This is probably really weird but I have the state of New Jersey’s monthly investment reports saved on my bookmarks page. I visit the page several times a week to see if any new information has come out about the pension. They are in deep, deep trouble as the assumed rate of return has about a 1% chance of being met over the next 10 years, as I’ve documented in other posts.

Jersey is already paying billions and billions of dollars out of the pension fund to meet obligations. Say we had a 20% correction. The state would then have to withdraw a huge amount of money to pay benefits at exactly the wrong time when you would want to stay invested in the markets. When this happens, it will permanently doom the pension. It’s only a matter of time.

I stand by my prediction that the worst funded of the state pension funds, the New Jersey Teachers’ Pension and Annuity Fund, will be bankrupt within 8 years. I think the situation will continue to unravel despite the state raiding money out of the better funded police and fire fund to put off disaster until Mr. Christie is playing golf somewhere in Florida with Jerry Jones.

Unlike Illinois, New Jersey Can Actually Default and It’s Totally Legal

Illinois is currently in worse shape than New Jersey technically. Illinois is even making late payments on bills and barely operating with the semblance of a budget. The difference is that there’s money to go after to cover pensions, as Mayor Rahm Emmanuel’s new record breaking property tax increase in Chicago shows.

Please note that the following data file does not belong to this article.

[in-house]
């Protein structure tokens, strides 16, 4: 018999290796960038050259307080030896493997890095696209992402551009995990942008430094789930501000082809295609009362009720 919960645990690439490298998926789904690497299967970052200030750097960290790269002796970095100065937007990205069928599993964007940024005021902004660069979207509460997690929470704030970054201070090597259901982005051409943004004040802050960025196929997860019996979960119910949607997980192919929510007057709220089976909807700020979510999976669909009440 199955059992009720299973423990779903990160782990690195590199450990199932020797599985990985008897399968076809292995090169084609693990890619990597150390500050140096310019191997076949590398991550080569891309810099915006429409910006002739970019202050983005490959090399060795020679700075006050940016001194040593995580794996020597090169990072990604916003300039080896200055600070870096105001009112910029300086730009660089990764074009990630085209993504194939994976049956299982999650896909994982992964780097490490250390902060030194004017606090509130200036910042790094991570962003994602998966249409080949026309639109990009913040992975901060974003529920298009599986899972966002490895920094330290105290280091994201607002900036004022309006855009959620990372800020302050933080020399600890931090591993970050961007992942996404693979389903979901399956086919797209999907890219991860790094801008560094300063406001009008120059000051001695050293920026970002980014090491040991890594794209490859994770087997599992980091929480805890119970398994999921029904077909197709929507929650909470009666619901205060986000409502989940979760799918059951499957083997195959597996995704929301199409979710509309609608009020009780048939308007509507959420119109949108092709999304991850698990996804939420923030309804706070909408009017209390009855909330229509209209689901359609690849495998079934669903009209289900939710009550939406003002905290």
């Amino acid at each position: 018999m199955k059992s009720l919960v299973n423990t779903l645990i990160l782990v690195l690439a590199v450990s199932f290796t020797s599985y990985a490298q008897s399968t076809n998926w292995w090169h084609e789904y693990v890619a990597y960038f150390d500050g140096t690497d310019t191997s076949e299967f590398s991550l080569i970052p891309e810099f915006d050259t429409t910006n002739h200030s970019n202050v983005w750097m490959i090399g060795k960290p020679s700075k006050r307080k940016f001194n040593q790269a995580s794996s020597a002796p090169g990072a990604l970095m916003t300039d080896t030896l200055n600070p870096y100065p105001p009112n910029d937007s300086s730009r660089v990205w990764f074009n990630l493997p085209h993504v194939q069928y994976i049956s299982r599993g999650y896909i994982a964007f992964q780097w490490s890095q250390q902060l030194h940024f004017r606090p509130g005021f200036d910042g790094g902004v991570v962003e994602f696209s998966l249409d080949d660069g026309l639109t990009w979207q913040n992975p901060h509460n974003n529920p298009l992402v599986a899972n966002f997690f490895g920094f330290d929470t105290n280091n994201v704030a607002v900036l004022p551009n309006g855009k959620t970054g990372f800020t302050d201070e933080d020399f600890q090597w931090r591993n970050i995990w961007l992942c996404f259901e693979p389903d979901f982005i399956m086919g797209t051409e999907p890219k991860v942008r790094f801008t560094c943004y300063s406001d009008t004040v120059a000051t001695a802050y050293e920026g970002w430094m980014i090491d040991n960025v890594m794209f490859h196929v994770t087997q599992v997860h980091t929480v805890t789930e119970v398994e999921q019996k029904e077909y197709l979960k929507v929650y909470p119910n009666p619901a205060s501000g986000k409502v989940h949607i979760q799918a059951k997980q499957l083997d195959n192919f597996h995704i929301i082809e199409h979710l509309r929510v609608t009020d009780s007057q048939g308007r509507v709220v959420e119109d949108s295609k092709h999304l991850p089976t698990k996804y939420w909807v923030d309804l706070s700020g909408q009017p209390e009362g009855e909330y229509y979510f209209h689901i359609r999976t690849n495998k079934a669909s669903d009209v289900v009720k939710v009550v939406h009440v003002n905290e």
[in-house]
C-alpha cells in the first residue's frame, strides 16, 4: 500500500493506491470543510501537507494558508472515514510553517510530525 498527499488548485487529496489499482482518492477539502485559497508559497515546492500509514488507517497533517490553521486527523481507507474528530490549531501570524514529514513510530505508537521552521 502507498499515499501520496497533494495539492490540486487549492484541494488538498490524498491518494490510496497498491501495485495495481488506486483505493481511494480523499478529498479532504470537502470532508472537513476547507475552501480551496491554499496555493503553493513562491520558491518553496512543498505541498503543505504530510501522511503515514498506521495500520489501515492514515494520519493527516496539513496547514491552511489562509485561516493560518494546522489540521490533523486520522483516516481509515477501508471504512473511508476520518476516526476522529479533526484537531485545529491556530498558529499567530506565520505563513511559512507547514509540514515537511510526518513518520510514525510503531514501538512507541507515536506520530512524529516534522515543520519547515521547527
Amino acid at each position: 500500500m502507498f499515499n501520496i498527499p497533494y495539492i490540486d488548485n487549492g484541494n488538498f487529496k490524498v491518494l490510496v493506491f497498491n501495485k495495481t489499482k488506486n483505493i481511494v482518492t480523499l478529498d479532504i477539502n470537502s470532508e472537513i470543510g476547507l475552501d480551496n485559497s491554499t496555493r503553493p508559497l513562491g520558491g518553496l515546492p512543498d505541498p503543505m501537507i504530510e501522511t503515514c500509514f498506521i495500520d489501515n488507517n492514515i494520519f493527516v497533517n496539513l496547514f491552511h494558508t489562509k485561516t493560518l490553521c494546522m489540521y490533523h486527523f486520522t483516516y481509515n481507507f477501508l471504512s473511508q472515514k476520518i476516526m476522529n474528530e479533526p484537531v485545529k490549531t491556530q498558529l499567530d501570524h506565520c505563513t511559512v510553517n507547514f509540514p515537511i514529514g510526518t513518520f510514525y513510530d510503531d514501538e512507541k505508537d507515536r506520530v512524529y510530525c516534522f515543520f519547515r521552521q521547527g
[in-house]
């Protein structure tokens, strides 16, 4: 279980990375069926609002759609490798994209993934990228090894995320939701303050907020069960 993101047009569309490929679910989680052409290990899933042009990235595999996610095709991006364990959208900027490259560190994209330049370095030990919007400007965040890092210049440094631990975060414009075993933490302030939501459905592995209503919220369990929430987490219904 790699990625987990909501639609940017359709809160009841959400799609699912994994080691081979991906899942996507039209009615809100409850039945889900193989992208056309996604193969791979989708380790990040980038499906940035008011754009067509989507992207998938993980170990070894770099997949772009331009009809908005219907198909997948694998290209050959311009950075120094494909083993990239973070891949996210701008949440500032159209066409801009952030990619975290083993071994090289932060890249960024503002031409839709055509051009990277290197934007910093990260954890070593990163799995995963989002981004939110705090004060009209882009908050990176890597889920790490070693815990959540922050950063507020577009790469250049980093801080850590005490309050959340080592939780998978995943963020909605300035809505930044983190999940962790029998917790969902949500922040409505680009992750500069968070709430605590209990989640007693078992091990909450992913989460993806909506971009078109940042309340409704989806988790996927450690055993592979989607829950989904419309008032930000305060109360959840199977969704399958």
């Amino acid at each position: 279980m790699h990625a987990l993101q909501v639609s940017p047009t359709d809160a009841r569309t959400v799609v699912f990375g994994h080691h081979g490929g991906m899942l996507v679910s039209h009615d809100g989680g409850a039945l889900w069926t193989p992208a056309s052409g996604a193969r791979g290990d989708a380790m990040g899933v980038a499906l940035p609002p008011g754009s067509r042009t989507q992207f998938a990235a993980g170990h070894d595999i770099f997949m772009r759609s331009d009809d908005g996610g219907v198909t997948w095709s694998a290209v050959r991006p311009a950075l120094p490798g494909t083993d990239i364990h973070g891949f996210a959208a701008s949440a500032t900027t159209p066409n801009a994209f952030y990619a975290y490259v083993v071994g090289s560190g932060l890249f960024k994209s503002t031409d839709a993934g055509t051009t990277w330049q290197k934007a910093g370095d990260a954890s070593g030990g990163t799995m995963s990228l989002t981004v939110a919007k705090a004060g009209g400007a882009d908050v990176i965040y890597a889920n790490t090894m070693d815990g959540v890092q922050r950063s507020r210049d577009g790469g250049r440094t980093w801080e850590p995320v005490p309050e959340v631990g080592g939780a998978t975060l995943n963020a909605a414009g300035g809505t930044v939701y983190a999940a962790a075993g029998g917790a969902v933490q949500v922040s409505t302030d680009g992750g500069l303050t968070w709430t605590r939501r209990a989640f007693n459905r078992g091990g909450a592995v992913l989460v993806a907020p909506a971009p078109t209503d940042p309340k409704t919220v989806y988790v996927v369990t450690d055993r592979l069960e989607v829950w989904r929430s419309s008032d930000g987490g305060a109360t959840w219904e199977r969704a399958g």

In New Jersey absolutely every revenue source is tapped out. Eventually the state will have a choice between paying bondholders of appropriation debt and paying pension holders. Which group do you think the politicians there will choose? States cannot legally declare bankruptcy, which is true. However, that restriction does not apply to General Obligation Appropriation debt, which is what New Jersey uses for the majority of its financing needs.

So when interest rates rise, interest costs continue to mount, and mass selling from state specific mutual funds due to prospectus guidelines makes market access for New Jersey virtually impossible, the state will have no choice but to impair creditors. Pension benefits will likely be targeted too.

There are dark days ahead for New Jersey’s finances. With the recent policy decisions after this latest election, I believe we’re past the point of no return. DO NOT invest in New Jersey municipal bonds or bond funds. The state tax exemption in my opinion is not worth it. Buy a national municipal bond with more diversification instead.